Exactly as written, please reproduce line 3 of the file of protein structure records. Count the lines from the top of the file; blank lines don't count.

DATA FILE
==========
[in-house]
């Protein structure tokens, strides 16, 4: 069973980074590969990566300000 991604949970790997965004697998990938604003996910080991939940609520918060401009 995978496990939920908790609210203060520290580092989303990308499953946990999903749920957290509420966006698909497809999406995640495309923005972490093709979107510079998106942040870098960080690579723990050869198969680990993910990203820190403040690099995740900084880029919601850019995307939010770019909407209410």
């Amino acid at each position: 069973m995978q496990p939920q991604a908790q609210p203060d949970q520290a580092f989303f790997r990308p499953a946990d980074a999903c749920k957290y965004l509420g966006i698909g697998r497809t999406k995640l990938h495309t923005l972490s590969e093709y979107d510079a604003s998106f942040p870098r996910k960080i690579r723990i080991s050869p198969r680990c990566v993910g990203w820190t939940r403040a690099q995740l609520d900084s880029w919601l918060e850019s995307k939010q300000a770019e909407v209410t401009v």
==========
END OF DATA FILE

């Amino acid at each position: 069973m995978q496990p939920q991604a908790q609210p203060d949970q520290a580092f989303f790997r990308p499953a946990d980074a999903c749920k957290y965004l509420g966006i698909g697998r497809t999406k995640l990938h495309t923005l972490s590969e093709y979107d510079a604003s998106f942040p870098r996910k960080i690579r723990i080991s050869p198969r680990c990566v993910g990203w820190t939940r403040a690099q995740l609520d900084s880029w919601l918060e850019s995307k939010q300000a770019e909407v209410t401009v």